To avoid drawing attention from predators right whale moms 'whisper' to their young ones

A study on right whales shows that in order to avoid predators, right whale mothers 'whisper' (tone down their submerged vocalizations ) to their calves

It turns out that right whale mothers communicate differently with their young than with other whales. - Image Credit:  Christin Khan, NOAA Fisheries via EurekAlert  - HDR tune by  Universal-Sci

It turns out that right whale mothers communicate differently with their young than with other whales. - Image Credit: Christin Khan, NOAA Fisheries via EurekAlert - HDR tune by Universal-Sci

An American study supported by the U.S. Office of Naval Research on Endangered Atlantic right whales shows that in order to avoid predators, right whale mothers 'whisper' (tone down their submerged vocalizations ) to their calves. The research is published in the science journal Biology Letters

One might think that animals the size of whales have few actual predators, but right whale young are pretty much defenseless to orcas 

The scientists found out that new mother whales drastically reduce the volume of their 'up call' with which they communicate to their young. 

An 'up call' generates a sharp, loud "whoop" sound that rises distinctly, can travel long distances underwater, and lasts for up to 2 seconds. Right whales mainly use this up call to communicate with others, but evidently not when it comes to their calves. To interact with their calves, mothers use quite, short-lasting, grunt like sounds that are only audible in close proximity — these sounds where previously unknown to marine biologists.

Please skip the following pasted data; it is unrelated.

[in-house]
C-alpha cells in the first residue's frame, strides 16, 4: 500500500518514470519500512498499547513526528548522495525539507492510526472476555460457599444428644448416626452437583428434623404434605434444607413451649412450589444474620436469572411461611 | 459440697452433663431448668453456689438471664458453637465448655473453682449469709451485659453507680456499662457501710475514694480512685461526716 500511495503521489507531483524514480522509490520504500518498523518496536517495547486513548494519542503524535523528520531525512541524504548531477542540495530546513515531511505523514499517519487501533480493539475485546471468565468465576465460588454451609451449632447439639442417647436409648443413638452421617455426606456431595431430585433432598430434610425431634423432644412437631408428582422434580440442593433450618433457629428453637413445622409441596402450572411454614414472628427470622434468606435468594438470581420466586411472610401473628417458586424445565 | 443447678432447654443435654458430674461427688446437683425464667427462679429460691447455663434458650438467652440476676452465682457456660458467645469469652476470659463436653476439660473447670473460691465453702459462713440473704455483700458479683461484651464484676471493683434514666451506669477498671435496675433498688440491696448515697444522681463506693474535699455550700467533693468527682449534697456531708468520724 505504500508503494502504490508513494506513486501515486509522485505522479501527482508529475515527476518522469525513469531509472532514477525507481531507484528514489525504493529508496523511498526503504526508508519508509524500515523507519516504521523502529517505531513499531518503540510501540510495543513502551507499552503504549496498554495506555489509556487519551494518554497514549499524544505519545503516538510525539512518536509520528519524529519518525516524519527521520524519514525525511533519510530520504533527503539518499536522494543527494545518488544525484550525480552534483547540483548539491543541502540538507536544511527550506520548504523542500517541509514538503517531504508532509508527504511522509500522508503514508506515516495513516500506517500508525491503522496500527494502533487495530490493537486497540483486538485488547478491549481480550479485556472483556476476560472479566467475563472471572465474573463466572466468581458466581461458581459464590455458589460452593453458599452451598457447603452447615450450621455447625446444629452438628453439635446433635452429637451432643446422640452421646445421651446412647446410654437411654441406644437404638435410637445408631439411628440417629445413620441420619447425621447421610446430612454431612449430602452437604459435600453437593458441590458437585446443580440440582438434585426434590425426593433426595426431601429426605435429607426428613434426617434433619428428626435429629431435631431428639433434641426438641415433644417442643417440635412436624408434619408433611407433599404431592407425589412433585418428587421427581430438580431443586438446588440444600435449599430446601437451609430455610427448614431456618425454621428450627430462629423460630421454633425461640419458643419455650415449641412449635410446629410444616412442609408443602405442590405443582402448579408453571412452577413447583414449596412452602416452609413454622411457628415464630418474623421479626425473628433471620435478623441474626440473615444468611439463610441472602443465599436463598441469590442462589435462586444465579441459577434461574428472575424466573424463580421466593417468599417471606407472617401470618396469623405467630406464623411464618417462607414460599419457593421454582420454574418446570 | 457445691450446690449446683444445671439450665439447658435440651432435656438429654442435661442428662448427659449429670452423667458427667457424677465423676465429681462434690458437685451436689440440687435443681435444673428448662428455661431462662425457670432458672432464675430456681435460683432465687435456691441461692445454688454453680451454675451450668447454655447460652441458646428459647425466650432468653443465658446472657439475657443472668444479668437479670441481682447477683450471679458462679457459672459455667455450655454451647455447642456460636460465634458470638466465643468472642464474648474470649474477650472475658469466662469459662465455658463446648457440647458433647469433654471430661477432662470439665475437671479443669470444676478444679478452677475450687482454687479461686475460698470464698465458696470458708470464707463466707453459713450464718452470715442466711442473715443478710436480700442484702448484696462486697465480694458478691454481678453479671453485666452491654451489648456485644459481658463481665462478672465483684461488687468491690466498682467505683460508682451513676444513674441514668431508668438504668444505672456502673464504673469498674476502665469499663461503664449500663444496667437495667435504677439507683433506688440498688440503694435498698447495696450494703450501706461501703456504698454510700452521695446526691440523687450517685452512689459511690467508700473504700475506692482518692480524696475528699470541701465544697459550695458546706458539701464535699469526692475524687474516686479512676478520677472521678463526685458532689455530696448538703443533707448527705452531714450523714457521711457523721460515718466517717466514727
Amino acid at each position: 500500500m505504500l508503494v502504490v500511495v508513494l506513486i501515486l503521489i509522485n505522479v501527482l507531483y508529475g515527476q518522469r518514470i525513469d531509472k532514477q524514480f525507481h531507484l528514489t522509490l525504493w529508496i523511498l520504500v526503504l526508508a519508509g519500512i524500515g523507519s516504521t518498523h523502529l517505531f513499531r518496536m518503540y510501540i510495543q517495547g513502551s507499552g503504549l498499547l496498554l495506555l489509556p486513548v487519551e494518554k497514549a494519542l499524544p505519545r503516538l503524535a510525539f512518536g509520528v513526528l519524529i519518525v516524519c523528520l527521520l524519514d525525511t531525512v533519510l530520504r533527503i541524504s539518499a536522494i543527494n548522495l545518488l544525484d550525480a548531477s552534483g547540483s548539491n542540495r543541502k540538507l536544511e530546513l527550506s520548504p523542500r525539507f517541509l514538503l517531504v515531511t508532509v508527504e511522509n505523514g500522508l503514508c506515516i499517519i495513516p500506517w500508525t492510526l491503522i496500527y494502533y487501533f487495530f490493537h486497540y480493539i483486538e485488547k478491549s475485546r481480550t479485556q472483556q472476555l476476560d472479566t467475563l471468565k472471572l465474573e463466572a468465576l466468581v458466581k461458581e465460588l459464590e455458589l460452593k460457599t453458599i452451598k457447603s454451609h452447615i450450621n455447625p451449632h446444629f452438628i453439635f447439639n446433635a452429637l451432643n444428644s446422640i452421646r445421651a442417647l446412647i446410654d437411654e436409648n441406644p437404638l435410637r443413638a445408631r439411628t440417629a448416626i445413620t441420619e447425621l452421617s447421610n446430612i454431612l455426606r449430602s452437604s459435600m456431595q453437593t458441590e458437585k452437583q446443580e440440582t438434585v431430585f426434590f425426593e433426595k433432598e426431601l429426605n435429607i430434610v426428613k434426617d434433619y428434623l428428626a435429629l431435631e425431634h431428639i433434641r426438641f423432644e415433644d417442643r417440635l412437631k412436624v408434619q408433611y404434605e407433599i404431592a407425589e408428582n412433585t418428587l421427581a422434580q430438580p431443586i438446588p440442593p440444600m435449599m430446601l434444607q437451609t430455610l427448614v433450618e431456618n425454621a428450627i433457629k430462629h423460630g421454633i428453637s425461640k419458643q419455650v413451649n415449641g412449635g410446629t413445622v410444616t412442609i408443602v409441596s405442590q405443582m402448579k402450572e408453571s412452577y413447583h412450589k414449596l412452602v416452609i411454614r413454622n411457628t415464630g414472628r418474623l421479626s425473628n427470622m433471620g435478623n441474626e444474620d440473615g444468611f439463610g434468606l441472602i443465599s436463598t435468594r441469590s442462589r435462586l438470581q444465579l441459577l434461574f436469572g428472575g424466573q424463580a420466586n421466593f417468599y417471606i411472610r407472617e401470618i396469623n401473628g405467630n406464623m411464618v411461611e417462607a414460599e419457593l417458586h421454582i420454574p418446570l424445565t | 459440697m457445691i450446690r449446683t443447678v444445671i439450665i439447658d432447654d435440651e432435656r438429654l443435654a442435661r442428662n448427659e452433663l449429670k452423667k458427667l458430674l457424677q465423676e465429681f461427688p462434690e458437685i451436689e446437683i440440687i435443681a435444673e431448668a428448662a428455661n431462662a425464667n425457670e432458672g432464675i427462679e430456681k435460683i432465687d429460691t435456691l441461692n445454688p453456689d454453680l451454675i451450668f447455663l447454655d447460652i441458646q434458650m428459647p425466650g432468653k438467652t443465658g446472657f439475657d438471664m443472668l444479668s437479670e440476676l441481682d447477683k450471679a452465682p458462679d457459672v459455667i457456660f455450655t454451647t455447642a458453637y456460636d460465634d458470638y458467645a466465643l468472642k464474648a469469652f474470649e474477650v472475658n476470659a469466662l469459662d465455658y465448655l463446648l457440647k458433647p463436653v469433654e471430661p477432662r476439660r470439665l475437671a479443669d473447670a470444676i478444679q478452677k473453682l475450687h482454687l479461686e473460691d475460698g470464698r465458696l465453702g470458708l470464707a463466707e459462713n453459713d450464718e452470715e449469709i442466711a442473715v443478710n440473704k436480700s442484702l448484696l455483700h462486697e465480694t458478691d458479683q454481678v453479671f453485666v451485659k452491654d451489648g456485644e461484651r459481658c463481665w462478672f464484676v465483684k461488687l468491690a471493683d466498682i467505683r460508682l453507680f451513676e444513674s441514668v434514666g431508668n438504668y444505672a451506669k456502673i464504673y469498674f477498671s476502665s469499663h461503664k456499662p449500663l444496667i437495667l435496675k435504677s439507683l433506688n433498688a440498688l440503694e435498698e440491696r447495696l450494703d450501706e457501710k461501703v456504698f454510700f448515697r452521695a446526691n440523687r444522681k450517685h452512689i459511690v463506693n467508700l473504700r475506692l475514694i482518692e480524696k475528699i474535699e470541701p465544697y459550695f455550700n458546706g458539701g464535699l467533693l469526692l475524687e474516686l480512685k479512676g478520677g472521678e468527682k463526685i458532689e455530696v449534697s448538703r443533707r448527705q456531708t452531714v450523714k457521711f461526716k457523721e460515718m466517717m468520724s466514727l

Susan Parks, the lead scientist in this study, stated that this way of communicating is almost akin to human whispering. Mom and calf can stay in touch without informing predators of their presence. 

Right whales have few natural predators although orcas do form a danger to their calves - Image Credit:  Robert Pittman / NOAA via Wikimedia Commons

Right whales have few natural predators although orcas do form a danger to their calves - Image Credit: Robert Pittman / NOAA via Wikimedia Commons

In order to collect the acoustic data necessary for this research, scientists attached recording tags via suction cups onto North Atlantic right whales. It is important to note that the tags were not harmful to the whales. They were attached specifically to adolescent and pregnant whales in calving grounds in the Atlantic Ocean near the coasts of Florida and Georgia. 

Douglas Nowacek, Professor of Conservation Technology at Duke University, stated that mother whaled substantially reduced their higher-pitched signals in comparison to right whales without calves. It implies that right whale mother-calf pairs rely on acoustic crypsis (a type of behavior meant to avoid detection from sharks and orcas).

Right whales are an endangered species and face a lot of challenges like accidents where they collide with ships as well as a deficient number of calves being born in the last few years according to Parks that only approximately 420 North Atlantic right whales remain. 

Sources and further reading: Acoustic crypsis in communication by North Atlantic right whale mother–calf pairs on the calving grounds / Duke Nicholas school of the environment press release


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